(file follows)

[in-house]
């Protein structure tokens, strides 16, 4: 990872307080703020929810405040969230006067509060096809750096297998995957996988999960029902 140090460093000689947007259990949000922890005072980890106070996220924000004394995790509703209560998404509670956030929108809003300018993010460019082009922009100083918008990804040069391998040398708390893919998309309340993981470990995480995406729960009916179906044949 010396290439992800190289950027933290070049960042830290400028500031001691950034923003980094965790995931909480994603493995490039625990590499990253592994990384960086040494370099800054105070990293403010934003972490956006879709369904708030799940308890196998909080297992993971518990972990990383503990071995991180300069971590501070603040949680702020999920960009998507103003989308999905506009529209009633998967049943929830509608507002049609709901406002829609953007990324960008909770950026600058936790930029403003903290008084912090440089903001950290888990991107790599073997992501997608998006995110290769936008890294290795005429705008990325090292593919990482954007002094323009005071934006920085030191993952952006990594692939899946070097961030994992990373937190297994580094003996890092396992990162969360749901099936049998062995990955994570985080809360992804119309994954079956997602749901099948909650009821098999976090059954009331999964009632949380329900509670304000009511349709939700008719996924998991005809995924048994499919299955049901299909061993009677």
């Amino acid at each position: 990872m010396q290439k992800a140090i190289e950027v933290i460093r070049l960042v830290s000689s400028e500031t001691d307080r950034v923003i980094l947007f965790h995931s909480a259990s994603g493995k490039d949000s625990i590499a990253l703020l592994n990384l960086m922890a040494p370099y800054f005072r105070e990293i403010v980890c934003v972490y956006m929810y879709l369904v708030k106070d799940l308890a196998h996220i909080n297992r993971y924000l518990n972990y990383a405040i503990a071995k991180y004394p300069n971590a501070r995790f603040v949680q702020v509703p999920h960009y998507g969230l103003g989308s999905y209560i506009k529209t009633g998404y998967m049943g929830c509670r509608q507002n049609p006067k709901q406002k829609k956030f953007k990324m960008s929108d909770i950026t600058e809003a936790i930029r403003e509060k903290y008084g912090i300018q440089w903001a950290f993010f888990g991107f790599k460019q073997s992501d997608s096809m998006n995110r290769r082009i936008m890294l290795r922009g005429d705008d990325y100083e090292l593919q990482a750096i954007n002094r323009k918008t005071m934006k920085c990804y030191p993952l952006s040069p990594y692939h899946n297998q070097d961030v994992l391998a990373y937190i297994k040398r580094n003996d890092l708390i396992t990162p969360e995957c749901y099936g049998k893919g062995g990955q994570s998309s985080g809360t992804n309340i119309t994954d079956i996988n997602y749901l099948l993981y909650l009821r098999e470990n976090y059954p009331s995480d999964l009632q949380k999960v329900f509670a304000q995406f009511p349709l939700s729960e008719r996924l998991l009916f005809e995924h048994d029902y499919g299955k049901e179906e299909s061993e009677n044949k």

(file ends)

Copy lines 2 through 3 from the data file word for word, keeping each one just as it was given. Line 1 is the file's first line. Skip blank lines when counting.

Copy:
């Protein structure tokens, strides 16, 4: 990872307080703020929810405040969230006067509060096809750096297998995957996988999960029902 140090460093000689947007259990949000922890005072980890106070996220924000004394995790509703209560998404509670956030929108809003300018993010460019082009922009100083918008990804040069391998040398708390893919998309309340993981470990995480995406729960009916179906044949 010396290439992800190289950027933290070049960042830290400028500031001691950034923003980094965790995931909480994603493995490039625990590499990253592994990384960086040494370099800054105070990293403010934003972490956006879709369904708030799940308890196998909080297992993971518990972990990383503990071995991180300069971590501070603040949680702020999920960009998507103003989308999905506009529209009633998967049943929830509608507002049609709901406002829609953007990324960008909770950026600058936790930029403003903290008084912090440089903001950290888990991107790599073997992501997608998006995110290769936008890294290795005429705008990325090292593919990482954007002094323009005071934006920085030191993952952006990594692939899946070097961030994992990373937190297994580094003996890092396992990162969360749901099936049998062995990955994570985080809360992804119309994954079956997602749901099948909650009821098999976090059954009331999964009632949380329900509670304000009511349709939700008719996924998991005809995924048994499919299955049901299909061993009677």
């Amino acid at each position: 990872m010396q290439k992800a140090i190289e950027v933290i460093r070049l960042v830290s000689s400028e500031t001691d307080r950034v923003i980094l947007f965790h995931s909480a259990s994603g493995k490039d949000s625990i590499a990253l703020l592994n990384l960086m922890a040494p370099y800054f005072r105070e990293i403010v980890c934003v972490y956006m929810y879709l369904v708030k106070d799940l308890a196998h996220i909080n297992r993971y924000l518990n972990y990383a405040i503990a071995k991180y004394p300069n971590a501070r995790f603040v949680q702020v509703p999920h960009y998507g969230l103003g989308s999905y209560i506009k529209t009633g998404y998967m049943g929830c509670r509608q507002n049609p006067k709901q406002k829609k956030f953007k990324m960008s929108d909770i950026t600058e809003a936790i930029r403003e509060k903290y008084g912090i300018q440089w903001a950290f993010f888990g991107f790599k460019q073997s992501d997608s096809m998006n995110r290769r082009i936008m890294l290795r922009g005429d705008d990325y100083e090292l593919q990482a750096i954007n002094r323009k918008t005071m934006k920085c990804y030191p993952l952006s040069p990594y692939h899946n297998q070097d961030v994992l391998a990373y937190i297994k040398r580094n003996d890092l708390i396992t990162p969360e995957c749901y099936g049998k893919g062995g990955q994570s998309s985080g809360t992804n309340i119309t994954d079956i996988n997602y749901l099948l993981y909650l009821r098999e470990n976090y059954p009331s995480d999964l009632q949380k999960v329900f509670a304000q995406f009511p349709l939700s729960e008719r996924l998991l009916f005809e995924h048994d029902y499919g299955k049901e179906e299909s061993e009677n044949k």